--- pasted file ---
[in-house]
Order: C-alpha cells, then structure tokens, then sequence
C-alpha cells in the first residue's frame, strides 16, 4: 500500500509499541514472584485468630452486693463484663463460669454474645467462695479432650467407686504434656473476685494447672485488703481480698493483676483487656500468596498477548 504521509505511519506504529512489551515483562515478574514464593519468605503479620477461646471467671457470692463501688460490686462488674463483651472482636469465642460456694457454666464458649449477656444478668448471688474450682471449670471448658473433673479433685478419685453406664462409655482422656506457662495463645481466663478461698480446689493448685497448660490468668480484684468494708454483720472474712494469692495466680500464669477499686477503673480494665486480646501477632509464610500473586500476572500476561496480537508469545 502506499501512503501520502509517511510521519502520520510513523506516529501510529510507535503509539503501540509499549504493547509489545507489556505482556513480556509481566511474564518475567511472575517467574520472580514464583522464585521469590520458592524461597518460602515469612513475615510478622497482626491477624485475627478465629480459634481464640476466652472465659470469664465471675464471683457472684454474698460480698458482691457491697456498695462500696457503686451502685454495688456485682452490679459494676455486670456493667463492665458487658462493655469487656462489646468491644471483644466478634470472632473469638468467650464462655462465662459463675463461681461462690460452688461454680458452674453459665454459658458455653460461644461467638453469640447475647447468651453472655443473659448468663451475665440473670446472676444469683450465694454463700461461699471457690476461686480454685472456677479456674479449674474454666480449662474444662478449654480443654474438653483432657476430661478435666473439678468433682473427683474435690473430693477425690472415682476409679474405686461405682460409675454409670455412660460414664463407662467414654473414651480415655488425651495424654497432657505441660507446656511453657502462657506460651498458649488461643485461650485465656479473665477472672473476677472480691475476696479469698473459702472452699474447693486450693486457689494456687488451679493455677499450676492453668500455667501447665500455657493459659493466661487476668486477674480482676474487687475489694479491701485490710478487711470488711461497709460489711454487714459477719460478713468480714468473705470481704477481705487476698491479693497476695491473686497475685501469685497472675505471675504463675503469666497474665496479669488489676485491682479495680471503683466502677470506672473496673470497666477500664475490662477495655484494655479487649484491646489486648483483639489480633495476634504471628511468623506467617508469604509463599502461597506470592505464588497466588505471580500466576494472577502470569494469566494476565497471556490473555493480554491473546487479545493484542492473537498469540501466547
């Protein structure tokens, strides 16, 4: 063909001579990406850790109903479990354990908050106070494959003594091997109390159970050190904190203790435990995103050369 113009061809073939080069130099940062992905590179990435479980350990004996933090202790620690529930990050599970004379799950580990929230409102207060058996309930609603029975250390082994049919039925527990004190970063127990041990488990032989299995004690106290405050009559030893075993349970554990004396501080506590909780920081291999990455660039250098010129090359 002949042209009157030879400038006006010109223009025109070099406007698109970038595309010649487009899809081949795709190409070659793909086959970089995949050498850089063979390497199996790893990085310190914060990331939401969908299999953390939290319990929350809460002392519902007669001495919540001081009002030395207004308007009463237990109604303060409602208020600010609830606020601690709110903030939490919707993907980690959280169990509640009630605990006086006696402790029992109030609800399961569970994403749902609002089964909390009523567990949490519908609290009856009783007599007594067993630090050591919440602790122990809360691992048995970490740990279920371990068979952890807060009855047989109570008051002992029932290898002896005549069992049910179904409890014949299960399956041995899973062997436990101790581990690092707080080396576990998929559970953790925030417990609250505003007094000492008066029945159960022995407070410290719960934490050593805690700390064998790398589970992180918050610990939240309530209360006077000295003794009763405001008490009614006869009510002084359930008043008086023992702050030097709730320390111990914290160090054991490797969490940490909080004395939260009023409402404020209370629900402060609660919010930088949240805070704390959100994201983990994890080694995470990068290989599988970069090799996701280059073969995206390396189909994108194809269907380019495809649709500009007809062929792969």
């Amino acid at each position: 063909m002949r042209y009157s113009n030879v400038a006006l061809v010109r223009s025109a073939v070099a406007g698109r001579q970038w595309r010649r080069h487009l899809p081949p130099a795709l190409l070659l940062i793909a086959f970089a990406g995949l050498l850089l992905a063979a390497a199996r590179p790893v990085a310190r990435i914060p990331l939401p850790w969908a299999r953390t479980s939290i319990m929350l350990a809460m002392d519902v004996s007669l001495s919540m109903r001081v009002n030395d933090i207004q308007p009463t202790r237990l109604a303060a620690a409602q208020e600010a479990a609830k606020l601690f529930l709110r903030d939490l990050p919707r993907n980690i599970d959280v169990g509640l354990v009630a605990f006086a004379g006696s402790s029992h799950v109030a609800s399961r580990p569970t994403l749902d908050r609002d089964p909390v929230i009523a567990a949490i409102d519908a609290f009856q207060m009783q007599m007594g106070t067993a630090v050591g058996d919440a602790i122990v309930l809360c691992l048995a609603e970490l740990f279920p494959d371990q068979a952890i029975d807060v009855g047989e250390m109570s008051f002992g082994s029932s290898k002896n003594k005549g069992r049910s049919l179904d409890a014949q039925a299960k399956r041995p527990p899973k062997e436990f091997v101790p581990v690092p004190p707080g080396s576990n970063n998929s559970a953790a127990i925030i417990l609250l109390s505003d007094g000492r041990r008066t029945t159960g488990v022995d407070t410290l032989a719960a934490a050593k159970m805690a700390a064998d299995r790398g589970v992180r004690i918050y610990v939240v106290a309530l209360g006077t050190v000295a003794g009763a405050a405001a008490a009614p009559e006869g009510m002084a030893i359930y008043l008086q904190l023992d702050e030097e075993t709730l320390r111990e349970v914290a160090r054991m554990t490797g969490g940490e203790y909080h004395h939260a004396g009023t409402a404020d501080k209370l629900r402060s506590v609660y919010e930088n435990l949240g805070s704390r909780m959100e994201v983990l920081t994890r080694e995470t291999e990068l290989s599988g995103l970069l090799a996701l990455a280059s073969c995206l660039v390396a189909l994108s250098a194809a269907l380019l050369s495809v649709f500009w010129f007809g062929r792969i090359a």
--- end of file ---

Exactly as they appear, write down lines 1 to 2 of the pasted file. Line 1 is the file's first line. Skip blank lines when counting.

[in-house]
Order: C-alpha cells, then structure tokens, then sequence